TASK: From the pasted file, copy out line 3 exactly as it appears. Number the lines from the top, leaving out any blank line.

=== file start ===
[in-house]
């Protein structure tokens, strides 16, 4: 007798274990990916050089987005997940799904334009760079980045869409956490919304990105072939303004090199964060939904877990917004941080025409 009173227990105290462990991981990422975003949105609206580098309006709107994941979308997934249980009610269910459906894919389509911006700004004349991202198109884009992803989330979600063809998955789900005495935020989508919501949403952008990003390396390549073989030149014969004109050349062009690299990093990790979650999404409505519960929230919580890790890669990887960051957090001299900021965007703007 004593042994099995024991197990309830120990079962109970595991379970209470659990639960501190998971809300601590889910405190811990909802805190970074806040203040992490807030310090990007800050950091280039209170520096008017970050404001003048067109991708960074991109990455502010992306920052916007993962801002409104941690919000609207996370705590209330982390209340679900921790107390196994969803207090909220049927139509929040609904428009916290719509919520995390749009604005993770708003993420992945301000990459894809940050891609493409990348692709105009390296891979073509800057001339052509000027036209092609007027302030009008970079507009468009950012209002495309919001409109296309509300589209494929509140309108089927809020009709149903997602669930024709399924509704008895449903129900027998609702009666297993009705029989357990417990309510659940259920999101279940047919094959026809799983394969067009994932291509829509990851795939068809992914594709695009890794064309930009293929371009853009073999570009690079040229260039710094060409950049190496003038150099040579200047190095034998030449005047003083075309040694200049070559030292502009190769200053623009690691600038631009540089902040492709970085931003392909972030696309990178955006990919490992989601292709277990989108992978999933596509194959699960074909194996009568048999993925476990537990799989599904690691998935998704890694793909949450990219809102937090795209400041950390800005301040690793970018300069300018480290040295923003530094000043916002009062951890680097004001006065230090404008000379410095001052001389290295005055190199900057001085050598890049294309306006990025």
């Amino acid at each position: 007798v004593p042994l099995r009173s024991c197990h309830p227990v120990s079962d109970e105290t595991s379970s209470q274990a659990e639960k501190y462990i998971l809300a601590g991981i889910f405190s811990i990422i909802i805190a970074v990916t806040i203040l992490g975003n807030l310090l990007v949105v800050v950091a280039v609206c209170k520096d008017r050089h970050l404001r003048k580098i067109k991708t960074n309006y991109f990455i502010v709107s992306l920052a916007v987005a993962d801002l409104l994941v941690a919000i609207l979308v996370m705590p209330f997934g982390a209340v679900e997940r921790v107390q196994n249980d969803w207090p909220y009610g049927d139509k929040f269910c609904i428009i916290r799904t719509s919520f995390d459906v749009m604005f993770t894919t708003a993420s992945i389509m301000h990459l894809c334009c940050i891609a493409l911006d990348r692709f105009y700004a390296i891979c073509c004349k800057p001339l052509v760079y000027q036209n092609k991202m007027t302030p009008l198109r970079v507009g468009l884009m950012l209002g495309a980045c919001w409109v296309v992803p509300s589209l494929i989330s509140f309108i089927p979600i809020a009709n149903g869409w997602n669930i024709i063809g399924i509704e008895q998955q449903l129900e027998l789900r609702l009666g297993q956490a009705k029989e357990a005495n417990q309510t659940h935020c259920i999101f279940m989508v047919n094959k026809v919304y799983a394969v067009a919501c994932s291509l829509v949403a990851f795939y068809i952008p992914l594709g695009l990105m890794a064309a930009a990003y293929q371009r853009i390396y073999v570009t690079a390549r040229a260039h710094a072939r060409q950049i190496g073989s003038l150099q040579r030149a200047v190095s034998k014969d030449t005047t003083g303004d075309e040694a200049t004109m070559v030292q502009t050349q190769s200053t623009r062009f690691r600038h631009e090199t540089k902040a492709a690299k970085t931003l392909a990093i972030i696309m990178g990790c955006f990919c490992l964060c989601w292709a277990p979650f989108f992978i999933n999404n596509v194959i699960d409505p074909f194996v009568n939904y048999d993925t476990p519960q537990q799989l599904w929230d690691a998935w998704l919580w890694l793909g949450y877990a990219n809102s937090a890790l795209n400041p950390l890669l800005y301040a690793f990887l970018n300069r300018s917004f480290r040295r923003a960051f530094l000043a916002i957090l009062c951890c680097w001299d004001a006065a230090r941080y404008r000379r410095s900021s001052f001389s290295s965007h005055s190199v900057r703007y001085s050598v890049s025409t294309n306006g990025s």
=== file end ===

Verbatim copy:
């Amino acid at each position: 007798v004593p042994l099995r009173s024991c197990h309830p227990v120990s079962d109970e105290t595991s379970s209470q274990a659990e639960k501190y462990i998971l809300a601590g991981i889910f405190s811990i990422i909802i805190a970074v990916t806040i203040l992490g975003n807030l310090l990007v949105v800050v950091a280039v609206c209170k520096d008017r050089h970050l404001r003048k580098i067109k991708t960074n309006y991109f990455i502010v709107s992306l920052a916007v987005a993962d801002l409104l994941v941690a919000i609207l979308v996370m705590p209330f997934g982390a209340v679900e997940r921790v107390q196994n249980d969803w207090p909220y009610g049927d139509k929040f269910c609904i428009i916290r799904t719509s919520f995390d459906v749009m604005f993770t894919t708003a993420s992945i389509m301000h990459l894809c334009c940050i891609a493409l911006d990348r692709f105009y700004a390296i891979c073509c004349k800057p001339l052509v760079y000027q036209n092609k991202m007027t302030p009008l198109r970079v507009g468009l884009m950012l209002g495309a980045c919001w409109v296309v992803p509300s589209l494929i989330s509140f309108i089927p979600i809020a009709n149903g869409w997602n669930i024709i063809g399924i509704e008895q998955q449903l129900e027998l789900r609702l009666g297993q956490a009705k029989e357990a005495n417990q309510t659940h935020c259920i999101f279940m989508v047919n094959k026809v919304y799983a394969v067009a919501c994932s291509l829509v949403a990851f795939y068809i952008p992914l594709g695009l990105m890794a064309a930009a990003y293929q371009r853009i390396y073999v570009t690079a390549r040229a260039h710094a072939r060409q950049i190496g073989s003038l150099q040579r030149a200047v190095s034998k014969d030449t005047t003083g303004d075309e040694a200049t004109m070559v030292q502009t050349q190769s200053t623009r062009f690691r600038h631009e090199t540089k902040a492709a690299k970085t931003l392909a990093i972030i696309m990178g990790c955006f990919c490992l964060c989601w292709a277990p979650f989108f992978i999933n999404n596509v194959i699960d409505p074909f194996v009568n939904y048999d993925t476990p519960q537990q799989l599904w929230d690691a998935w998704l919580w890694l793909g949450y877990a990219n809102s937090a890790l795209n400041p950390l890669l800005y301040a690793f990887l970018n300069r300018s917004f480290r040295r923003a960051f530094l000043a916002i957090l009062c951890c680097w001299d004001a006065a230090r941080y404008r000379r410095s900021s001052f001389s290295s965007h005055s190199v900057r703007y001085s050598v890049s025409t294309n306006g990025s």